|The purpose of the
Esterbrook Project is to generate a complete list of dip pen
nibs manufactured by The Esterbrook Company over the years.
Contributions of information to further this are greatly
Natural, and Modified
has many pen styles with such names attached.
Just what is that all about?
From the 1880s through to nearly WWI, with some residue lingering after even that, one of the big fads of that time was penmanship. Apparently, handwriting was bad in those olden times. So an industrious few decided to campaign to improve handwriting, or penmanship. Primarily the main efforts were directed from merely improving the basic handwriting all the way through to florid decoration with side forays into doing basic line drawing using ink pens.
Schools, colleges, and the business office were targeted as needing improved penmanship. Public endorsement was sought from politicians and other dignitaries to more easily push penmanship curriculum into schools and colleges.
Careers were launched, fortunes made, penmanship schools were founded, correspondence courses were launched, trade magazines were published, and fame gained. The best known example of this was C. P. Zaner, who founded the Zanerian School of Penmanship. There were many others.
These penmanship entrepreneurs competed. To make themselves stand out from the crowd, they invented their own patented styles of writing and teaching penmanship. Competition was fierce and charlatans followed in the wake of the legitimate. The type of pen used, the way the penholder was held, and the way one moved hand or arm all became overridingly important.
Ready to accommodate these entrepreneurs were the pen manufacturers, including Esterbrook. The pen companies readily turned out pens embossed with someone's name or school or writing style. They saw this as a golden marketing opportunity and jumped on the bandwagon with both feet for all it was worth. (Sorry, I can't think of another metaphor to mix in here)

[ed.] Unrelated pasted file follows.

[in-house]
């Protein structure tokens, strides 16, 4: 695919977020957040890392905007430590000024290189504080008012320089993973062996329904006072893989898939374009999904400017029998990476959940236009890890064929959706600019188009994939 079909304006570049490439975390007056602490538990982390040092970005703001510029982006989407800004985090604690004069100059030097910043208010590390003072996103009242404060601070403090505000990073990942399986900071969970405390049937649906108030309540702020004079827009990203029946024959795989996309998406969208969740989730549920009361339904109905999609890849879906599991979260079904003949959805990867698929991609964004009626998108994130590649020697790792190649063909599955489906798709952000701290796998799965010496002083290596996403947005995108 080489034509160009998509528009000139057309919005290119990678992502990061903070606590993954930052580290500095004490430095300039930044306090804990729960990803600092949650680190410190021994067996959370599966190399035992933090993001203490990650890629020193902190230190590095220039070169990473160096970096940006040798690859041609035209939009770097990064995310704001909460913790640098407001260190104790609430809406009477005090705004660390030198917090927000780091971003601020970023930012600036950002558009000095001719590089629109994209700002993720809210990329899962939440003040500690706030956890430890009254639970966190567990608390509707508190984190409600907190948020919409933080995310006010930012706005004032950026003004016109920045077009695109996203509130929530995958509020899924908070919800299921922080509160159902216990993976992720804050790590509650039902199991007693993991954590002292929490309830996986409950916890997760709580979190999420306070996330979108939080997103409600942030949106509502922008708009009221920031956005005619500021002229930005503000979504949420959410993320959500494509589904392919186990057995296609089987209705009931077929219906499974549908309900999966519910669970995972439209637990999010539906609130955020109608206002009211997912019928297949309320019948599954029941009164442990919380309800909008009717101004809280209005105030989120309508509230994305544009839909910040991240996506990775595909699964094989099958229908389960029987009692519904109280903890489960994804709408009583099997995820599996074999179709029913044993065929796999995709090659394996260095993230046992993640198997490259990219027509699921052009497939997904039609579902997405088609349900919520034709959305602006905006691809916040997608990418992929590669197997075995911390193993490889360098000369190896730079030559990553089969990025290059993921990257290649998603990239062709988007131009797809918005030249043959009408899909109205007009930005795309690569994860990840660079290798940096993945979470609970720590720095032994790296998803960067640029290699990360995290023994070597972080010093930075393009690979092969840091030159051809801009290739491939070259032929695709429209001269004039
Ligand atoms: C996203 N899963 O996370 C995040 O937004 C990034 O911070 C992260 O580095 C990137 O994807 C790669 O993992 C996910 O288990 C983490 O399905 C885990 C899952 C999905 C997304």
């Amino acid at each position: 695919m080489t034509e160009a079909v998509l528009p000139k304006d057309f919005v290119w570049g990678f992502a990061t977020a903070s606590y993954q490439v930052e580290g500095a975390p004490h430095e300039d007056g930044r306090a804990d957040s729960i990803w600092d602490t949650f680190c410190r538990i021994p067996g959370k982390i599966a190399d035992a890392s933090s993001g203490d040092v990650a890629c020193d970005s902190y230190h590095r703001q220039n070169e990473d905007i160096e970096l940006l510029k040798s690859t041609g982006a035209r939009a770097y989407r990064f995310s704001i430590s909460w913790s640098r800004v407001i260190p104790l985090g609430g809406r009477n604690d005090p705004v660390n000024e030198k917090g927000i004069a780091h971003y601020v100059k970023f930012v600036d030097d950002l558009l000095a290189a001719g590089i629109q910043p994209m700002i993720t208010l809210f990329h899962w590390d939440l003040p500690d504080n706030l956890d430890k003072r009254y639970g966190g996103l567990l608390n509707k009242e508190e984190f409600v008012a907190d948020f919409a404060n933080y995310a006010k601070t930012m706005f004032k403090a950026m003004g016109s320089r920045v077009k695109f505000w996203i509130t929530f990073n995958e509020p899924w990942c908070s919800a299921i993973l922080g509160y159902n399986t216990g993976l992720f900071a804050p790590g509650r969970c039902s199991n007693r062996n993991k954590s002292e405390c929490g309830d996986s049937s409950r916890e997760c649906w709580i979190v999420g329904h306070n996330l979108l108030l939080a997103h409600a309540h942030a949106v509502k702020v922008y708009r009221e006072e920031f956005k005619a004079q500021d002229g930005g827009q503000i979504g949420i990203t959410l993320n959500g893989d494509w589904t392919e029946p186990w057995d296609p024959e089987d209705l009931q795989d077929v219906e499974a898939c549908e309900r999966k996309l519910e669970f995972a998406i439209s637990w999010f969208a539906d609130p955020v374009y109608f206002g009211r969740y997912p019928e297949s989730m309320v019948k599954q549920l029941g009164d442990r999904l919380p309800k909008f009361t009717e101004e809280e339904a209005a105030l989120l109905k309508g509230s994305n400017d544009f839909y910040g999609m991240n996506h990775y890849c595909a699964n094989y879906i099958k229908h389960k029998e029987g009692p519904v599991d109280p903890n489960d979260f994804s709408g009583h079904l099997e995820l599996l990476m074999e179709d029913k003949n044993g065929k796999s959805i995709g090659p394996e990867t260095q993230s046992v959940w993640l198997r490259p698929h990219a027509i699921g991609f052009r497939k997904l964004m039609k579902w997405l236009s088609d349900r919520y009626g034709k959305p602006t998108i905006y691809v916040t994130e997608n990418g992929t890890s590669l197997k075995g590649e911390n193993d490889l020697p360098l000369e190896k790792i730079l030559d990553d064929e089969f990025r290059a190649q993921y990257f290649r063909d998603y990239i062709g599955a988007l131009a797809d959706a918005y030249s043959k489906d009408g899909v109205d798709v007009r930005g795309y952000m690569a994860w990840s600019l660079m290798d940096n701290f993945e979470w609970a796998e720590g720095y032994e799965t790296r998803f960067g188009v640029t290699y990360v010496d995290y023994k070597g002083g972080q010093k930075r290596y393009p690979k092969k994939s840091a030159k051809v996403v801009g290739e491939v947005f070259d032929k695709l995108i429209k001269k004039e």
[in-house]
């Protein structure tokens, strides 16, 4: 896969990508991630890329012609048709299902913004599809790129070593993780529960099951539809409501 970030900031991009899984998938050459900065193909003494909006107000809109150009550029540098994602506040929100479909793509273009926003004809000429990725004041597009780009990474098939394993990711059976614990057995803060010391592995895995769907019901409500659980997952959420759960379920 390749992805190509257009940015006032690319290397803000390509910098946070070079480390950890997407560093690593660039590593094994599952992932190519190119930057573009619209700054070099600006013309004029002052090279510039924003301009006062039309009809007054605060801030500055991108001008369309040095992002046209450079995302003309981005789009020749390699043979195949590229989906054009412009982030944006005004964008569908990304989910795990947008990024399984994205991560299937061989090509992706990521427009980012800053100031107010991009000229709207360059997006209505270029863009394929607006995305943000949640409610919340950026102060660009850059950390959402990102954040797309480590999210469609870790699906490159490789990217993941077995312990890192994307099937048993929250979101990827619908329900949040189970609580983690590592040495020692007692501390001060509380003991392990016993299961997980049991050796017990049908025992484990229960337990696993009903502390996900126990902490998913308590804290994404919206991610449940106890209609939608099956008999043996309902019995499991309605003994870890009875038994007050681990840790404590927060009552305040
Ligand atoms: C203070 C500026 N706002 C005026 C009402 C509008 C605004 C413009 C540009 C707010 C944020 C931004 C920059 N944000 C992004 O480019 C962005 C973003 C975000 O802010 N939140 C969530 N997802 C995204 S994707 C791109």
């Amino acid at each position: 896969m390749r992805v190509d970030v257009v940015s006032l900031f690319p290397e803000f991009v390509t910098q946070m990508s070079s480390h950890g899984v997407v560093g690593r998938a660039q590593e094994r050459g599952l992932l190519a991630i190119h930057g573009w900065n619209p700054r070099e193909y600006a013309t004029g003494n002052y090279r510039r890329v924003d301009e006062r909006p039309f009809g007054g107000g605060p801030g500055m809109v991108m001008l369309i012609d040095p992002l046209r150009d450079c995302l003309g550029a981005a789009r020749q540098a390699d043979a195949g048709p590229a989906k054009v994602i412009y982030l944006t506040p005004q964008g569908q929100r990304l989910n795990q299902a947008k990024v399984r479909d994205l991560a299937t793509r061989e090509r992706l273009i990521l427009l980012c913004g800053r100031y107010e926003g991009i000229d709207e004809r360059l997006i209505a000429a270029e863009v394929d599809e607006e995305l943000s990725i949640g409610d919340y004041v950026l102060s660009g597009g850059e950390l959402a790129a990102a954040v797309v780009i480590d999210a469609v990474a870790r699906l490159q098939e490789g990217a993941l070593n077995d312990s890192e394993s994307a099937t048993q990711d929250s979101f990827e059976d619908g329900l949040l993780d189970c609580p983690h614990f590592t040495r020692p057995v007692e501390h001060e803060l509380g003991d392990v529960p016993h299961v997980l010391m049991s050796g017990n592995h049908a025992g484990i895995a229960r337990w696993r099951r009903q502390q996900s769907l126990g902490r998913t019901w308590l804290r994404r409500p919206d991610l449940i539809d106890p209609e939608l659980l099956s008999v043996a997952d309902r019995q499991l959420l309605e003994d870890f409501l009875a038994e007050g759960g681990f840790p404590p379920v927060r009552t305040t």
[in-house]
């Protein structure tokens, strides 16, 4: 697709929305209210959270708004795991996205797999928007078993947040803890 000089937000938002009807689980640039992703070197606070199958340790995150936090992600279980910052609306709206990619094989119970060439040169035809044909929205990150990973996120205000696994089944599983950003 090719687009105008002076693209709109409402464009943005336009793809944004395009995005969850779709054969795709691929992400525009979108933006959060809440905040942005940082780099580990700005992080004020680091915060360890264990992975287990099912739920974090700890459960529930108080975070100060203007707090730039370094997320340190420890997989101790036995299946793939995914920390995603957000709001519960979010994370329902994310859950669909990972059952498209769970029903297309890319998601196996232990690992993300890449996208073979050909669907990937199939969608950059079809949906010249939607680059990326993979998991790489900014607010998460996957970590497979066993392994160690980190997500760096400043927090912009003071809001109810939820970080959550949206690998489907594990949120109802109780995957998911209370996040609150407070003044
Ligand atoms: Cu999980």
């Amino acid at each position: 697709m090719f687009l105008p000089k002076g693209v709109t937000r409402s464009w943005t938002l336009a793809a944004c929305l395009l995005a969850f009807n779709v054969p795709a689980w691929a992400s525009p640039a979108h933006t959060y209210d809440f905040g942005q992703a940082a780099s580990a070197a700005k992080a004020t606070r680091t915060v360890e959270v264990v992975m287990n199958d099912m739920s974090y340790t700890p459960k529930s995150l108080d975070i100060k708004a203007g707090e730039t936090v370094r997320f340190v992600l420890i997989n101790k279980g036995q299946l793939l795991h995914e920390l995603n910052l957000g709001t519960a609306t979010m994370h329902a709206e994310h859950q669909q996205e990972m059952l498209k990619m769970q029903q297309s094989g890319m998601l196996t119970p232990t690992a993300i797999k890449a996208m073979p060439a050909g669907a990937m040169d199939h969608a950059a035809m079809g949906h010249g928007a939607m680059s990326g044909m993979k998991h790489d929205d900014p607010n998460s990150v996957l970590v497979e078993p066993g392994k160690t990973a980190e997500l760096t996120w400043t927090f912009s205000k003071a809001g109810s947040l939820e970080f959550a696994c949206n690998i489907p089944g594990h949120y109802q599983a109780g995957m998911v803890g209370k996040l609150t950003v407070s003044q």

Labeling pen nibs for marketing purposes was nothing new. You can find many nibs labeled "School", "Judge", "Scholar", "Ladies'", "Probate", Accountant", and "Ledger" to name a few. Some pens were labeled with the names of famous people such as "Jackson", Franklin", "Blackstone", and others. The use of an evocative name, or the association with an admired celebrity, was not new then and it is still heavily used today. In general now, the manufacturer must pay to be able to use the name of a famous celebrity. (Break - check your tennis shoe time)
Psychology enters into the picture as well. Humans remember names much better than numbers. We need the numbers to better organize inventory and in placing orders. But we need the names more when using the products. You can still see this effect today with computers and the Internet. You surf from website to website using site names. But underneath, in the background, all those web pages are sorted, searched, and accessed using numerical addresses, or even hexadecimal addresses in IpV6. (Don't ask - I could tell you what hexadecimal is but then I would have to take a quart of tequila to recover)
Anyway, that's why we have pens labeled "Vertical Writer", Modified Slant", and "Natural Slant". They were marketing names for penmanship styles in the late 1880s to early 1900s. Maybe there was some "secret special" manufacturing process done to the pen, but most of it was just marketing.
Now you know. You may sleep easier.
Oh wait. No you can't. Have you seen kids' handwriting today? Go back to worrying.